Risk: Wildfires, Hurricanes & Brexit

New writing… My latest piece for The Hub – the award-winning content platform curated by Mitsubishi Electric – looks at climate risk and extreme weather events, particularly as they affect business. In addition to the tragic loss of over 10,000 lives last year alone, the cost of natural disasters in terms of consumption ran to more than half a trillion Dollars. Furthermore, major ports worldwide are having to factor into their forward planning the threat of disruption from the effects of ongoing sea-level rise. To discover the scary and compelling statistics that tell the climate breakdown story, please read ‘Risk: wildfires, hurricanes & Brexit‘. (If you are interested in learning what business can do to help mitigate this risk, the second instalment in this two-parter – ‘Resilience’ – will follow on The Hub shortly… )

Explainer: How Microplastics Threaten Our Environment

Microplastic pollution is being found everywhere, literally: it is in our rivers; on our gardens; in the food we eat; it is even now in human poop.

Perhaps the worst aspect of microplastic pollution is that no effective and efficient way of removing the full range of debris has yet been found.

The EU has, however, recently proposed a wide-ranging ban on the use of ‘intentionally added’ microplastics, which if approved into law could see a phase-out starting 2020.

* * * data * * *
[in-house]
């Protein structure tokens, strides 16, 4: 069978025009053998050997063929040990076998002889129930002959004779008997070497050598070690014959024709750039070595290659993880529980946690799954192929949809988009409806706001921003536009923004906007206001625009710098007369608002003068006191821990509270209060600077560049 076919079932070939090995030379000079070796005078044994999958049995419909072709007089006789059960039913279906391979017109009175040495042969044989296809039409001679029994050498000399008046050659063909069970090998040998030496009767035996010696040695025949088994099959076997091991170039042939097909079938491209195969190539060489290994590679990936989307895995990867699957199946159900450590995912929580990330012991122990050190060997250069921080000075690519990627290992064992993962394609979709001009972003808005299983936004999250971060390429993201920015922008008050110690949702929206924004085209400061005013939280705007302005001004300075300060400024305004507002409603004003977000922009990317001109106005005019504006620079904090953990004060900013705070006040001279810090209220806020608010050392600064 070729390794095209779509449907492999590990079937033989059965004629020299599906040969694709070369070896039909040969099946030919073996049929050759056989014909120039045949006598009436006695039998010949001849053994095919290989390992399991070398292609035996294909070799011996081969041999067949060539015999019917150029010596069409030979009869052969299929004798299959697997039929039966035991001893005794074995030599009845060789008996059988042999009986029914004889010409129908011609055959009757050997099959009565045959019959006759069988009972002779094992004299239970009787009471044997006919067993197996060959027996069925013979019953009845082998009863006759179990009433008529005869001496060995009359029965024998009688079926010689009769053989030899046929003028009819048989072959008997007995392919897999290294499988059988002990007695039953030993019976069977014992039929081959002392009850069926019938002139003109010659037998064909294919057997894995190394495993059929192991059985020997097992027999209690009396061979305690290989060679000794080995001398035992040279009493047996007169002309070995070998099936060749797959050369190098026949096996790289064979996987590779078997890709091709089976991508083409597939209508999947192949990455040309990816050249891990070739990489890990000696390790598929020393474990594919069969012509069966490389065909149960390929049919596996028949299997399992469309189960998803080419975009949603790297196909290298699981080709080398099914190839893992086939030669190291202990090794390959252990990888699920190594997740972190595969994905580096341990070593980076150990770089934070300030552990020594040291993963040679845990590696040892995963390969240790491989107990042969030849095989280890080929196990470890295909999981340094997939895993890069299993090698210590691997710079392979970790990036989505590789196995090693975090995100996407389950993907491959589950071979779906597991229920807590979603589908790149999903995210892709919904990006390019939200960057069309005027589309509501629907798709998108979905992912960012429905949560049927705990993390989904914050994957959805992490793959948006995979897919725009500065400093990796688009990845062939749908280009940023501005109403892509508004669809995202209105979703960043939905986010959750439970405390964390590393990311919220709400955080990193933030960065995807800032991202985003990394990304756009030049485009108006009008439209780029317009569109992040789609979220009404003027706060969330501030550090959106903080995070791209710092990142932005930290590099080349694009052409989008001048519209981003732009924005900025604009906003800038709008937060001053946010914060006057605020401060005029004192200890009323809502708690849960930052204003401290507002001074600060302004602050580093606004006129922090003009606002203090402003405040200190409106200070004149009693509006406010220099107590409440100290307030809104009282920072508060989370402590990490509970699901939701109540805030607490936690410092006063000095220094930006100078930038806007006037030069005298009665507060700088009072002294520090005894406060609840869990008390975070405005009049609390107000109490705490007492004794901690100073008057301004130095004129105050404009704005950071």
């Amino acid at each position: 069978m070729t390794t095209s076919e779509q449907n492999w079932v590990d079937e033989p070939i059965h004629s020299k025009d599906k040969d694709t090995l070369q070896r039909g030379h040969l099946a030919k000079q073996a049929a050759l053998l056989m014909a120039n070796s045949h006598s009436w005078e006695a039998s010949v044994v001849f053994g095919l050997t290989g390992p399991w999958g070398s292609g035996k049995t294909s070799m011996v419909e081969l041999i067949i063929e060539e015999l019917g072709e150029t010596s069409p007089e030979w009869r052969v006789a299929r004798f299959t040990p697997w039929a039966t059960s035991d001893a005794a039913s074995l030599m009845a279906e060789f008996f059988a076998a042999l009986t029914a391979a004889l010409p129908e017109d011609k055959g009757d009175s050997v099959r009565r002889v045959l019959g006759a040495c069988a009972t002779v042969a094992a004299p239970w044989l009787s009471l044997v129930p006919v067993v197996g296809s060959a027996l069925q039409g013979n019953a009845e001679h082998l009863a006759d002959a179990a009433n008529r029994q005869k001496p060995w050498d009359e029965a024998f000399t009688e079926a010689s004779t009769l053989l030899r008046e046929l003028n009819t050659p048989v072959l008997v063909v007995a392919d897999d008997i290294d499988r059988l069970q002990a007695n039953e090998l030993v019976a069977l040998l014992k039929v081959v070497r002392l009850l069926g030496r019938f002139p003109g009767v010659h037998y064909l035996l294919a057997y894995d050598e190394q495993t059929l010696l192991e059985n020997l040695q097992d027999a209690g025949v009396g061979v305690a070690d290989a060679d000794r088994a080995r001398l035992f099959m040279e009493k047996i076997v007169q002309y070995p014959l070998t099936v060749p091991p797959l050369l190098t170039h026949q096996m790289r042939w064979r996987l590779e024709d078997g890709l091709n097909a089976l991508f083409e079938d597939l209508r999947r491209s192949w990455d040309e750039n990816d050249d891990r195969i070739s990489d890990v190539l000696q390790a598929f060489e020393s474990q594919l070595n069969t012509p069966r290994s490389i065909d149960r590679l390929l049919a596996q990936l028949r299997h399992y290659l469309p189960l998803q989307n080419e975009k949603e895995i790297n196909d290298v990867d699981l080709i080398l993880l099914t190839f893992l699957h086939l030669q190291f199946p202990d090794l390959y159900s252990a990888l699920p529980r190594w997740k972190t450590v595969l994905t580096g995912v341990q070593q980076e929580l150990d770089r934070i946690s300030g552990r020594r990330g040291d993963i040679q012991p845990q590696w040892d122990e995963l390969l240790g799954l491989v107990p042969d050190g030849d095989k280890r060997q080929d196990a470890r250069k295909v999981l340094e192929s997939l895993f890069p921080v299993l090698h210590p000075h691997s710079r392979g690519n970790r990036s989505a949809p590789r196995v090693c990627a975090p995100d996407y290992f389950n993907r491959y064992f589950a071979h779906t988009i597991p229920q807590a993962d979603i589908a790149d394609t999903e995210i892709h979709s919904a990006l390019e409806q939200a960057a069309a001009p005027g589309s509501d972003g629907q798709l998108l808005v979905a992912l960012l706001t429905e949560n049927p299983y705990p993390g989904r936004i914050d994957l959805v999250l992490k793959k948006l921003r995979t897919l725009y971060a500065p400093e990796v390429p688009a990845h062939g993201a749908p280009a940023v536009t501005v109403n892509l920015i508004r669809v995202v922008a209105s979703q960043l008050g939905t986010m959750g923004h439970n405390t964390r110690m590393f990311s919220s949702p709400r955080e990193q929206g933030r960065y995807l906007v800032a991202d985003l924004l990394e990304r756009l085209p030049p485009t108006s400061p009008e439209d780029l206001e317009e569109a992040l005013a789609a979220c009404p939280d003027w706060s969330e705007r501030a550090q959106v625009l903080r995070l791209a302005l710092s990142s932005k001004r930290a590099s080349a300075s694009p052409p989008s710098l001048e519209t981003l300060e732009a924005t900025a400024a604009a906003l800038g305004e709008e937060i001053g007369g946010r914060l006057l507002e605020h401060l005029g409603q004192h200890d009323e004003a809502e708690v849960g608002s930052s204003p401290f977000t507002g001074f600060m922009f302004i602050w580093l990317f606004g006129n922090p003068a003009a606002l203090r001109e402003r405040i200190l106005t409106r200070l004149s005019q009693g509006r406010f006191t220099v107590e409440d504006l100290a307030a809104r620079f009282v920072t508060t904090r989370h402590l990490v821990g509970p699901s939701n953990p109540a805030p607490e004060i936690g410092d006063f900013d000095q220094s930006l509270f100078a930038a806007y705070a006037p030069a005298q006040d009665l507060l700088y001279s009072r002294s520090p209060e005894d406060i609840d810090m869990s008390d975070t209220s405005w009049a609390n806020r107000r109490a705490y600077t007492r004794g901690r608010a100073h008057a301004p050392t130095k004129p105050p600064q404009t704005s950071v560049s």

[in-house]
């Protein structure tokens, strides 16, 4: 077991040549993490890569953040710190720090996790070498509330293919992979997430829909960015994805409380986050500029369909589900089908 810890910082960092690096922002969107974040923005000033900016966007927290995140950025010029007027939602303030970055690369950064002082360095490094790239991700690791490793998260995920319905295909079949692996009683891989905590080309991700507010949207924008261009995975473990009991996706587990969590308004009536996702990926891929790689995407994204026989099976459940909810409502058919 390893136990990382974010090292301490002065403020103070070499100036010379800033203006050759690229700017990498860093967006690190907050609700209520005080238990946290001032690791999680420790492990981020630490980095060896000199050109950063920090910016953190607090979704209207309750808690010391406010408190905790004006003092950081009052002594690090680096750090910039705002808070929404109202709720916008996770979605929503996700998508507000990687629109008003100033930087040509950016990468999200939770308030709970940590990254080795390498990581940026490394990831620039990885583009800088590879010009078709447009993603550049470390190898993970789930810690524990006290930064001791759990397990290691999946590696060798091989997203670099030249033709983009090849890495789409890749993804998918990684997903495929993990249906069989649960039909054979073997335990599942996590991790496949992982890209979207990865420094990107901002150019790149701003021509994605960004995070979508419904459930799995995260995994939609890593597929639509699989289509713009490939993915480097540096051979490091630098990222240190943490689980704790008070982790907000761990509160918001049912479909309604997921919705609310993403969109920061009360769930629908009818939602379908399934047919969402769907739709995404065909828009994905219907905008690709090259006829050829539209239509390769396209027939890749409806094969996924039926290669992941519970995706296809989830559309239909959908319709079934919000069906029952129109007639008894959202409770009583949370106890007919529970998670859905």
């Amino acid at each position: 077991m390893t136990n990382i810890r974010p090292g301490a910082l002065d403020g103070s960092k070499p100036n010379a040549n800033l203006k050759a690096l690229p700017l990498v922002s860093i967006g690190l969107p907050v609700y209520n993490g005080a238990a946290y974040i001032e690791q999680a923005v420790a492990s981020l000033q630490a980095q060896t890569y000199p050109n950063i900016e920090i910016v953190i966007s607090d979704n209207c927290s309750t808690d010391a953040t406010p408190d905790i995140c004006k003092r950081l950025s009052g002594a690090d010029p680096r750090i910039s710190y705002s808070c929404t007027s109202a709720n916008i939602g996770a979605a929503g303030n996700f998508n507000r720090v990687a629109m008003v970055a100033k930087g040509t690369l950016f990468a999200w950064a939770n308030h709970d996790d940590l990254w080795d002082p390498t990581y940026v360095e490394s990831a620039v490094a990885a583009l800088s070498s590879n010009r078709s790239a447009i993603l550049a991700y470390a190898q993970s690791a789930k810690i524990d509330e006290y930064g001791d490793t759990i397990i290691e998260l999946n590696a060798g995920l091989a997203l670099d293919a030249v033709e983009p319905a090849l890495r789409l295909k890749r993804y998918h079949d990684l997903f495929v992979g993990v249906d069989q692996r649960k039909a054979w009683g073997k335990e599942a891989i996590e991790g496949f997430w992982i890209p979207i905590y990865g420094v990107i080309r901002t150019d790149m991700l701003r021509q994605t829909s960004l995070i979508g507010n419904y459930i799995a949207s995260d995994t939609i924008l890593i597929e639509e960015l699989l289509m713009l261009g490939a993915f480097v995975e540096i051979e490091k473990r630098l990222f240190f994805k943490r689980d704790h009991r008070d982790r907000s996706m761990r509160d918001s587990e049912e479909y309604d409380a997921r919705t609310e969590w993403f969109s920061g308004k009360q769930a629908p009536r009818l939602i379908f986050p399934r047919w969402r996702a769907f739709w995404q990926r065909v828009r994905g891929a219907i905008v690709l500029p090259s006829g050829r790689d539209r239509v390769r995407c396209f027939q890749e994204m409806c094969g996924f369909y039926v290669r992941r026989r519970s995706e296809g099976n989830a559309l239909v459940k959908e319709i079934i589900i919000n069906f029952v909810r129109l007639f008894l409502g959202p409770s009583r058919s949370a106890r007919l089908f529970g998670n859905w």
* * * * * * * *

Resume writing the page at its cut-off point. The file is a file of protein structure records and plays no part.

Meantime, recovering plastics from oceans and recycling them before they start to break down into small fragments is one way to fight this kind of pollution. When recycled, these plastics are used to create sustainable products.

This excellent infographic below, from Roman Chaloupka and GreenMatch, tells us more about how Microplastics Threaten Our Environment.

You can view the original, also learn about becoming ‘waste aware’ and fighting pollution, as well as the creators themselves here; plus Follow them on Twitter.

Micro Plastic Pollution

Skills & Employment: ‘Future of Engineering’ in The Times

New writing… Pleased to say I have had another article published in The Times newspaper, as part of a special Raconteur report on the Future of Engineering.

Demand for engineering skills in the UK could mean onboarding as many as 265,000 new recruits a year through to 2024, equivalent to the population of Plymouth, every 12 months. That is a lot of engineers. However, locked in the grip of a choking skills shortage right now, the engineering sector faces tough questions about how best to attract those new recruits and equip them for lifelong employment. What combination of soft skills and hard technical proficiency will prove a good fit in the modern working environment? Are UK universities and colleges providing graduates and leavers with the necessary mix? Are employers helping an ageing workforce adapt to the demands of an increasingly digital job spec? Could more be done to assist experienced engineers with transferable skillsets transition from declining industries into new markets? Is the Apprenticeship Levy a stealth tax, or a boon? For expert insights into what skills engineers of the future might need, you can read the full article here: